While we were tracking leopards we saw an unusual sight (first time for us) of lots of peacocks and peahens all gathered at one place, all looking at one direction with necks stretched and giving out calls. We saw in the direction where they were looking and definitely there was a leopard that was sitting peacefully behind some rocks. The peacocks used to go as close as possible to the leopard in a curious manner and used to run behind again. This continued for a good 30 minutes and after that the peacocks disappeared but the leopard stayed put.

 

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Lesson learnt : on seeing a predator, peacocks tend to gather around and give alarm calls (different than their normal call). Peacocks are also inquisitive and will tend to get as close to the predator, here the leopard as possible. This theory of ours has given us a leopard sighting many times.


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#8 TonyQ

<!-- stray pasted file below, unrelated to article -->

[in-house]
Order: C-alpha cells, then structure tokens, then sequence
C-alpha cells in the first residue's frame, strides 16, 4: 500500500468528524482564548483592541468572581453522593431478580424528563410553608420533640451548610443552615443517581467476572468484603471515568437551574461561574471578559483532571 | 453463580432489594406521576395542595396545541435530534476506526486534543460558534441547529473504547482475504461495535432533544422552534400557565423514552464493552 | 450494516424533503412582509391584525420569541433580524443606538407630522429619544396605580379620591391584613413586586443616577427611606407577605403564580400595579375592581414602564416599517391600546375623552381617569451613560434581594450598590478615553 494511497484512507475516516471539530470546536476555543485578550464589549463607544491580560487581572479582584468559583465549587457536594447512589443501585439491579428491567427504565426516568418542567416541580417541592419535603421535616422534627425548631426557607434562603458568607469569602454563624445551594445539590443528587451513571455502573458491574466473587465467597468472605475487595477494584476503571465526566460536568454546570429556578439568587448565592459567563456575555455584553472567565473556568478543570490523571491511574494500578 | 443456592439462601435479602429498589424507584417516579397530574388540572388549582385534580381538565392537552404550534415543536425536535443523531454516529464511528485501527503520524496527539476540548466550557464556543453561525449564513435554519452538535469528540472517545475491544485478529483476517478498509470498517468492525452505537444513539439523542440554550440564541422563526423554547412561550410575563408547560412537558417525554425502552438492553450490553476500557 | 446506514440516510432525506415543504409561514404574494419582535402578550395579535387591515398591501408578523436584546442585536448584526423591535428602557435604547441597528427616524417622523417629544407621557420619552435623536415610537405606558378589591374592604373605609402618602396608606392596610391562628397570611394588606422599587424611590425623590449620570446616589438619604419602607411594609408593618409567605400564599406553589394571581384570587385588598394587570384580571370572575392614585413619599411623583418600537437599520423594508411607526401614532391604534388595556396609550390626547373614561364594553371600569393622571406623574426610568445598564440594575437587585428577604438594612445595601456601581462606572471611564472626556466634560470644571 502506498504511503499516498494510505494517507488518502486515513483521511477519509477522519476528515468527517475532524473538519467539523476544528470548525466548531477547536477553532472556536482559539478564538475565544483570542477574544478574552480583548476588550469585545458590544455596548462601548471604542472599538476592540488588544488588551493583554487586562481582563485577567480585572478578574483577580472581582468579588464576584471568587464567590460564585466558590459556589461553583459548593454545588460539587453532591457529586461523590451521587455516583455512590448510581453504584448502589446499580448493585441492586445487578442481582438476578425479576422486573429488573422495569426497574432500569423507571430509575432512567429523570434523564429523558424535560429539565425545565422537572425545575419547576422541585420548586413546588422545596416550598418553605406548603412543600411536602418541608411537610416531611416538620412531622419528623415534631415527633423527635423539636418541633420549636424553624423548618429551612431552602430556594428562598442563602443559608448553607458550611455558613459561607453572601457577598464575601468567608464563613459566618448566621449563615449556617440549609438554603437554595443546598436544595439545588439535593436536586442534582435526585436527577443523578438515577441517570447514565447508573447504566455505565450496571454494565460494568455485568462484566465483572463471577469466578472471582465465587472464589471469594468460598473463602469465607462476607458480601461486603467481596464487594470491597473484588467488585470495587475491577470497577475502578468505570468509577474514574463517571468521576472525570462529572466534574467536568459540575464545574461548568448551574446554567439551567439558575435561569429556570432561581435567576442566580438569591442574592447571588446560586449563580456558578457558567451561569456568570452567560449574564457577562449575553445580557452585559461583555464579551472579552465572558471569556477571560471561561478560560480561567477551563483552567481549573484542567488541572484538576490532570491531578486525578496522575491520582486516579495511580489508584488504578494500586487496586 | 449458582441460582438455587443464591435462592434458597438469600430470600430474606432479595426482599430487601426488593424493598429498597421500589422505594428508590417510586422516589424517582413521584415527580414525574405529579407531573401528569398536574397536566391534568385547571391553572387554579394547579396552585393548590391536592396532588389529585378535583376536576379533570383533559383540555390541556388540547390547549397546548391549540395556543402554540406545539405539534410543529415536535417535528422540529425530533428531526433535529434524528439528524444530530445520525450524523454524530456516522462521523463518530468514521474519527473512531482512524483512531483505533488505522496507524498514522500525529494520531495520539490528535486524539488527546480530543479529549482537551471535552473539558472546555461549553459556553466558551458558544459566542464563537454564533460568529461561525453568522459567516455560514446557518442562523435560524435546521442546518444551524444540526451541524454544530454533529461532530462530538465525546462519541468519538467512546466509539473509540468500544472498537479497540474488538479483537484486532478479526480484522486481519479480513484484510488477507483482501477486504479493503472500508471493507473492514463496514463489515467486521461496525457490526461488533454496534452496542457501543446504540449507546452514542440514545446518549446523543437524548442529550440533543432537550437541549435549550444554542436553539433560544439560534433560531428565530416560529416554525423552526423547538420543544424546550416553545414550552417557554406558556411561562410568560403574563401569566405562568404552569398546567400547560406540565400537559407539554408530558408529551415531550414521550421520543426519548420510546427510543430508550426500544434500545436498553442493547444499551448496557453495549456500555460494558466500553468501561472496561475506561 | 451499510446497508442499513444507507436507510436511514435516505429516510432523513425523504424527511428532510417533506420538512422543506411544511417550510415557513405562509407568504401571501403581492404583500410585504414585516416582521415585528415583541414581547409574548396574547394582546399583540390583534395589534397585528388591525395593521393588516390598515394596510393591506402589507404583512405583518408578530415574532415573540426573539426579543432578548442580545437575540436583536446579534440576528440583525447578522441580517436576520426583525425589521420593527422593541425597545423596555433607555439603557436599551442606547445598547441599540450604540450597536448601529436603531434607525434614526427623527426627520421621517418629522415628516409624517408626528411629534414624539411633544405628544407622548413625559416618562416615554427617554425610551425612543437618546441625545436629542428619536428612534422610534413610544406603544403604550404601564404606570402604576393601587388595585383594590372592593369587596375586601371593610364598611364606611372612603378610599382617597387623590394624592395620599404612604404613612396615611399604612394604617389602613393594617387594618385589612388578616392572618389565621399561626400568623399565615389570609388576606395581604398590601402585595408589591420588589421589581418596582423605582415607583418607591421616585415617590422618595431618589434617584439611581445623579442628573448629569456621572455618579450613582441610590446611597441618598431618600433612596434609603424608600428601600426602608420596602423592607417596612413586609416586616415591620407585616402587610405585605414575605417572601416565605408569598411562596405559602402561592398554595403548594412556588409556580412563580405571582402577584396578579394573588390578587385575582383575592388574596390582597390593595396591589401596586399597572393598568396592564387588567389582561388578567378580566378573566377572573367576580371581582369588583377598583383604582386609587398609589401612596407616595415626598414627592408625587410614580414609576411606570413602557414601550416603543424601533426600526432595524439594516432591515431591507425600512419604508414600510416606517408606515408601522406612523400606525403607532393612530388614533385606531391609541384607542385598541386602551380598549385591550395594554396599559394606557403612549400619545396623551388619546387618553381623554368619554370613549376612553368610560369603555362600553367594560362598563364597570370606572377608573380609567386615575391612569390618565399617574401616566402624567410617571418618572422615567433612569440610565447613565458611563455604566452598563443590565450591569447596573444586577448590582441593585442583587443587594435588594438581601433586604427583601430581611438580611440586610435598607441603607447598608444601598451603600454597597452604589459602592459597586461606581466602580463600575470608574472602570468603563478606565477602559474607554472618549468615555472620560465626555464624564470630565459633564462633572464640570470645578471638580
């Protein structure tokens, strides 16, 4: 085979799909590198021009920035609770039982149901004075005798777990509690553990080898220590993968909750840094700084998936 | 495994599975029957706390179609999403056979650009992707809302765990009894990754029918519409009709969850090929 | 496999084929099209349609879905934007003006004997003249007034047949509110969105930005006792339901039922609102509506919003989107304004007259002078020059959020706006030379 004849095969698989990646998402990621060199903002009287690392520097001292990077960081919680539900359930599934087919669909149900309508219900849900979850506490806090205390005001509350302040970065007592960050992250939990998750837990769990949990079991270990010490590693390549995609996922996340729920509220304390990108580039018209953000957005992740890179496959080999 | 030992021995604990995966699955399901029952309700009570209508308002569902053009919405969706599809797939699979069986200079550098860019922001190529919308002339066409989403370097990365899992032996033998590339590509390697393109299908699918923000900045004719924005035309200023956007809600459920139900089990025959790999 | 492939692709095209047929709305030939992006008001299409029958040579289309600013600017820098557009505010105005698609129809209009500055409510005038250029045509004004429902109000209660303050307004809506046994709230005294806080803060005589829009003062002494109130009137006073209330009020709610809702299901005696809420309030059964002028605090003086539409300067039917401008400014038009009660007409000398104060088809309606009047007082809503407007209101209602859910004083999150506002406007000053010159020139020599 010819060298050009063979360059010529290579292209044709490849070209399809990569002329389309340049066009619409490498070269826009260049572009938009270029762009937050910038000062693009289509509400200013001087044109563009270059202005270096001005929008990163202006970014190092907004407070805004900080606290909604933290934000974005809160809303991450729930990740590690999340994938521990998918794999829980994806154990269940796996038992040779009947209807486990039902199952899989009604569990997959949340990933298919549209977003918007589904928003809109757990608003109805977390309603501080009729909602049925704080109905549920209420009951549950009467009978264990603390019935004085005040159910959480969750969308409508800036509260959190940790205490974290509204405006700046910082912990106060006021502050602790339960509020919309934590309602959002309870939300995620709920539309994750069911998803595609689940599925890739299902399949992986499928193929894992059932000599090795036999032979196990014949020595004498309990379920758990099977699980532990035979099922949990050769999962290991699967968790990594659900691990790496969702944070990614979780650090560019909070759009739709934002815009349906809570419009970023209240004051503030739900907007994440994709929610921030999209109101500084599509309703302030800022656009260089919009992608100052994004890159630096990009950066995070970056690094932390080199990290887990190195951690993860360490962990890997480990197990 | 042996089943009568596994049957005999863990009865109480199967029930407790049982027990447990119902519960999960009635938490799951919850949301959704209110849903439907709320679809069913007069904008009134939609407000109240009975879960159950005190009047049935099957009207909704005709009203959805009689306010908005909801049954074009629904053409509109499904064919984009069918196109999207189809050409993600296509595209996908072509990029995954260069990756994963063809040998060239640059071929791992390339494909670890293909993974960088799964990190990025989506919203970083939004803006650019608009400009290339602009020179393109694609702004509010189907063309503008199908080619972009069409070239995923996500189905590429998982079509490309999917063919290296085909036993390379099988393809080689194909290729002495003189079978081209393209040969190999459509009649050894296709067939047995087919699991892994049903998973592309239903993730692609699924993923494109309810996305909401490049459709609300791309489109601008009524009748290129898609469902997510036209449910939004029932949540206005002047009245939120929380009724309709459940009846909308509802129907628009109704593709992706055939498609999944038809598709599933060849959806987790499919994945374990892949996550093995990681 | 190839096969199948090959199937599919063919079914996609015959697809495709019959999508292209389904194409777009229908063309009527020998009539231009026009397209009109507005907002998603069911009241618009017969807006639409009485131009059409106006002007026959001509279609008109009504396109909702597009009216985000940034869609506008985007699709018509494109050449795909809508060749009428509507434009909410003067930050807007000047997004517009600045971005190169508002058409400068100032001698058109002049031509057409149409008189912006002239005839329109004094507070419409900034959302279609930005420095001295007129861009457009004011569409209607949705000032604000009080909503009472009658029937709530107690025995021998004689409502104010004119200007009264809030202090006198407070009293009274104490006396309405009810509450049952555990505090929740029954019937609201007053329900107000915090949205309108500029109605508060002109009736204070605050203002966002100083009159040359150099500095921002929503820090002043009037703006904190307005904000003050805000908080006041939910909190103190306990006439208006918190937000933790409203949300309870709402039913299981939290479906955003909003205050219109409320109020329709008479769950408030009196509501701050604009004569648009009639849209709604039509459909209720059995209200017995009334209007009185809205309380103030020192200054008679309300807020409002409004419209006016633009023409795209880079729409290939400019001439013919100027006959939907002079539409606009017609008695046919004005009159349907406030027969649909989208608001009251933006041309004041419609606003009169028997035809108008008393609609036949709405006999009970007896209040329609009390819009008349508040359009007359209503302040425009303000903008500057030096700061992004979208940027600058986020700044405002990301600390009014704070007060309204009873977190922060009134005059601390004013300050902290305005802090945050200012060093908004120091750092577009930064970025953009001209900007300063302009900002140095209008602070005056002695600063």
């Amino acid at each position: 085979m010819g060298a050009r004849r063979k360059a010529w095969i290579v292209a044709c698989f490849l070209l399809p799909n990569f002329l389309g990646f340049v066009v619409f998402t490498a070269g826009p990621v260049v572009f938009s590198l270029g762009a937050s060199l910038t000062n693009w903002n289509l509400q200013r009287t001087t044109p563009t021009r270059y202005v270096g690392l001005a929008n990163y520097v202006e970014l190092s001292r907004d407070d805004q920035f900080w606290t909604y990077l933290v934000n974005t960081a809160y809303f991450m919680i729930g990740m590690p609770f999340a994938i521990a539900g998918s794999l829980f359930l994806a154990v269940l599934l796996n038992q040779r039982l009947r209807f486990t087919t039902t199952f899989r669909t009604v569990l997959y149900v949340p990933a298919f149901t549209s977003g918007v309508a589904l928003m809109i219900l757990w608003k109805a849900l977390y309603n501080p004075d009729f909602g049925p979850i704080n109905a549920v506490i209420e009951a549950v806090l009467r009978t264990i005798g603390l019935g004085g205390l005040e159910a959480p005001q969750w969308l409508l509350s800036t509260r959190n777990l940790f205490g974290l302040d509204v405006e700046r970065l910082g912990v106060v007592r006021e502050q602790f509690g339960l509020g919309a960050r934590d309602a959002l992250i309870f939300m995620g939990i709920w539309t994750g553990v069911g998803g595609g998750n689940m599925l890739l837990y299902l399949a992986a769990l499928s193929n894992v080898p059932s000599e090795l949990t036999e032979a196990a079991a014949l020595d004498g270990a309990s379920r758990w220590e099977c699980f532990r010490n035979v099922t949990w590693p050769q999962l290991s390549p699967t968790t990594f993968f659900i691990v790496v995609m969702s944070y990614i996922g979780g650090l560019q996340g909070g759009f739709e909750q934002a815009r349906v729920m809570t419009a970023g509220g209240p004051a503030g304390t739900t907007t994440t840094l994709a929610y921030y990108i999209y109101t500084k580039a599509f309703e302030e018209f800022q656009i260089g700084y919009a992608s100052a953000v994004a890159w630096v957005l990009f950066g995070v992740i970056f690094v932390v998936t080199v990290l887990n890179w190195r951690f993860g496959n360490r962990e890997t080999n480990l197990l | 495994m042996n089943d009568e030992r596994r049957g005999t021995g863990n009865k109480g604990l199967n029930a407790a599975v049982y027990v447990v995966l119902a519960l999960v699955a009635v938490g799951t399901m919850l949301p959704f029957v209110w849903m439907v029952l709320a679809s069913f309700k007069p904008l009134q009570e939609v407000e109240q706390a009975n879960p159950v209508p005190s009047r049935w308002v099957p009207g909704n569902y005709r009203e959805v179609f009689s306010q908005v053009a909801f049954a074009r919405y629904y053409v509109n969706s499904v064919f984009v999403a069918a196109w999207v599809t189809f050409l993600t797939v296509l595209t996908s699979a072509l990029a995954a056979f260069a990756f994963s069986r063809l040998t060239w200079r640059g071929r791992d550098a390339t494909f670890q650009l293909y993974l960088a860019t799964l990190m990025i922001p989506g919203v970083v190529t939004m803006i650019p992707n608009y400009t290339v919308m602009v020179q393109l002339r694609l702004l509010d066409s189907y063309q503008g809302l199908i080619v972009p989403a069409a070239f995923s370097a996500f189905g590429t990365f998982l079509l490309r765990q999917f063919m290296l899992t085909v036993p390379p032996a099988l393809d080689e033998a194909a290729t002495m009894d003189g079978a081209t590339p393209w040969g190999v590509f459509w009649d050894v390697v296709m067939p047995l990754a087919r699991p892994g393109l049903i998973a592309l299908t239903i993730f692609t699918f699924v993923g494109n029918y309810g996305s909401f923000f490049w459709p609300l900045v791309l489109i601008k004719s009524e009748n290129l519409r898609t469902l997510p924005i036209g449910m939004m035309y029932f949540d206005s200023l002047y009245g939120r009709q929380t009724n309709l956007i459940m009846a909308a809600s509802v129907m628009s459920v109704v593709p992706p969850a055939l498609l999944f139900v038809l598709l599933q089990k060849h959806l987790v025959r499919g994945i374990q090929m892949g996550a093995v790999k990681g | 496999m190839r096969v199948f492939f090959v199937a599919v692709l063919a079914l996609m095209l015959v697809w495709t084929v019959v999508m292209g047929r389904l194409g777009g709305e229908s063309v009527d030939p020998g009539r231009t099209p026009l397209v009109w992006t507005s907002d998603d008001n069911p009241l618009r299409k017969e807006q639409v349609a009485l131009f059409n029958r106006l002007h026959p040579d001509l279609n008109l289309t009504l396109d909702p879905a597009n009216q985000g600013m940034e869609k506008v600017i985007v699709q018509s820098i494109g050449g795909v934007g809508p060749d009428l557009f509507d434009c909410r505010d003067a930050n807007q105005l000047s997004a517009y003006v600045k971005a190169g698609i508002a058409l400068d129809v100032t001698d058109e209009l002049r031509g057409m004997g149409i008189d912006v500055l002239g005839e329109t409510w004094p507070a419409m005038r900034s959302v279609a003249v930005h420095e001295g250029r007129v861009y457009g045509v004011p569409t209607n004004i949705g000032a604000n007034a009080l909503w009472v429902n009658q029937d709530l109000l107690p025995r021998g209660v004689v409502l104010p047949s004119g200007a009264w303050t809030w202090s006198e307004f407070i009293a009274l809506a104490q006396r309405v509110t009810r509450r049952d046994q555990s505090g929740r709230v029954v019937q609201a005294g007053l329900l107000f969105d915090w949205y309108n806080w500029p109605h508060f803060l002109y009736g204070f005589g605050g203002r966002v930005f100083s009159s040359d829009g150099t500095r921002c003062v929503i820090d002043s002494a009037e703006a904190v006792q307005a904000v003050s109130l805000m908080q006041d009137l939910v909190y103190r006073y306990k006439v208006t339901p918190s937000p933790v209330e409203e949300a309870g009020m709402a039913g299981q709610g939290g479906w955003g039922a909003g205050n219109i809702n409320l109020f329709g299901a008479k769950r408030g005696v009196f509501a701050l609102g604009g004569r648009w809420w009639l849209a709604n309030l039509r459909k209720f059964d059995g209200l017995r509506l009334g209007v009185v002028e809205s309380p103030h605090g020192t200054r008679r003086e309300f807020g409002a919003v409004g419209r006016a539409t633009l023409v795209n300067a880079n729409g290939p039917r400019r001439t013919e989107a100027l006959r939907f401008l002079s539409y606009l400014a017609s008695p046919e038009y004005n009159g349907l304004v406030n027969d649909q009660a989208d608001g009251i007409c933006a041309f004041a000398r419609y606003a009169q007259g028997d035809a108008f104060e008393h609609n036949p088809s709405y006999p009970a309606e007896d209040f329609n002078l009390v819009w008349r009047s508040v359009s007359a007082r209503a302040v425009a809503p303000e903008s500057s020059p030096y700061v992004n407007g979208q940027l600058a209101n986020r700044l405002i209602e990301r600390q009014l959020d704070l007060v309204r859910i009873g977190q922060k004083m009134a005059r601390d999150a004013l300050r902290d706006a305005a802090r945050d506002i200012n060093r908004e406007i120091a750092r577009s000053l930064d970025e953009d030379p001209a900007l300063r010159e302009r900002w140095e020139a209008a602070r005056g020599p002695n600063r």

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Posted 16 October 2014 - 07:24 PM

@Dkay

This is fascinating reading, seeing how you build up you knowledge of the leopard's behaviour. I am also enjoying the photos illustrating this

 

(to tag - when you have started a reply, click on the @mention  in the left column for the person you are respoding to - the software will put it into you post)



#9 Dkay

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Posted 17 October 2014 - 07:23 AM

@TonyQ thank you for help with tagging!!

 

Thank you for reading and enjoying my experiences and my learning curve with the leopards. I know the photographs are very close to being horrible but hopefully I shall improve as we move ahead.

 

Whenever we hear or read about leopards, one thing that differentiates them from the other big cats is their ability to climb trees and also drag their kill up the trees. But in my one year of tracking and watching leopards in this jungle I had never see a leopard up a tree so far. I dont know the reason for this. Maybe its the thorns in the Juliflora trees that the leopards dont like to climb them or maybe its just that they are on top of the food chain here so they dont feel threatened enough to go up a tree for safety.

 

27th OCT, 2014